China Halts Taiwan Liaison Link on Lack of One-China Support

Updated on
  • Communications channel stopped after Taiwan leader sworn in
  • China official makes comments in response to Taiwan protest

China has halted a communications channel with Taiwan because the island’s new government has failed to affirm the "one-China" principle.

Taiwan’s president, sworn in on May 20, failed to declare support for the principle that Taiwan is part of China and as a result the mechanism for the two sides to liaise has been suspended, the official Xinhua News Agency reported, citing An Fengshan, a spokesman for China’s Taiwan Affairs Office.

An made the remarks in response to a protest by Taiwan’s Mainland Affairs Council after Cambodia deported Taiwanese fraud suspects to China, according to Xinhua. The island hopes to have more communications channels with China, which “will help the interactions and development in relations,” Tung Chen-yuan, a Taiwan cabinet spokesman, said by phone Saturday.

In her inaugural address on May 20, President Tsai Ing-wen, Taiwan’s first female leader, acknowledged the historic talks between negotiators from China and Taiwan but did not openly affirm China’s view that the understanding reached at the time, known as the 1992 Consensus, means that both sides are part of one country.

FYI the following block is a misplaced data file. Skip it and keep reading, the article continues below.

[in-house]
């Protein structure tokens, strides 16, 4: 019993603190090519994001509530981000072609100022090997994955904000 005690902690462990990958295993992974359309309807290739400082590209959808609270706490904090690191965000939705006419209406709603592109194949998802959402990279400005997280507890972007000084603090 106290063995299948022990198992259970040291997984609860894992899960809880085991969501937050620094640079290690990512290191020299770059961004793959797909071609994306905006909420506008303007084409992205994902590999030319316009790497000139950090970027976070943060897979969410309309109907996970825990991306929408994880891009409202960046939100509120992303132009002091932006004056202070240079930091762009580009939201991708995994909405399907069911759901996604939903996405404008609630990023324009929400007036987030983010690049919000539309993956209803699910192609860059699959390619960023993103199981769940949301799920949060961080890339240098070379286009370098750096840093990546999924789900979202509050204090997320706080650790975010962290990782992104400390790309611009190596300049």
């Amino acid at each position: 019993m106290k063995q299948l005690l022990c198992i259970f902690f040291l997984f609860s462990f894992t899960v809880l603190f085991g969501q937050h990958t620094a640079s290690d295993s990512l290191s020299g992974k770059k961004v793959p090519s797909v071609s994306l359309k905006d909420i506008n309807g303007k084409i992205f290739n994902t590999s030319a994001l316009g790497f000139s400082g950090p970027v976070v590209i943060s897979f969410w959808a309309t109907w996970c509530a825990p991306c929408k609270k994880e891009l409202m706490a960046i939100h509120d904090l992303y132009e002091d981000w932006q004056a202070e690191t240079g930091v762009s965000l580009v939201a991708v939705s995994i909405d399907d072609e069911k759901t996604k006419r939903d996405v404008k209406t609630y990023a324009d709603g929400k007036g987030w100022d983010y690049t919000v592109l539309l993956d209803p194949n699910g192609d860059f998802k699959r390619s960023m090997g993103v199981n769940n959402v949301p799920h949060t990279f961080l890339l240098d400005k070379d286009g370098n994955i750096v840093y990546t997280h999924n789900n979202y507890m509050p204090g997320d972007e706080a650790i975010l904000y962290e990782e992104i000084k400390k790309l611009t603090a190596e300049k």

At the time, Xinhua News Agency cited the Taiwan Affairs Office as calling Tsai "ambiguous on the fundamental issue.” The government in Beijing holds the one-China principle as its political bottom line for maintaining ties.

Increasingly Strained

The island’s political relations with the mainland have become increasingly strained since January’s landslide election victory by Tsai, leader of Taiwan’s independence-leaning Democratic Progressive Party. The economic effects of the tensions are starting to be felt by Taiwan, with Chinese tourist groups in May falling 32 percent from a year earlier to 128,999 people.

Further economic repercussions may put Tsai in a difficult position as she struggles to reverse three consecutive quarters of economic contraction amid waning global demand for the island’s exported goods. Taiwan’s exports to China fell 4.6 percent in May from a year earlier, while overall trade was down 3.5 percent, according to data from China’s General Administration of Customs.

— With assistance by Hui Li

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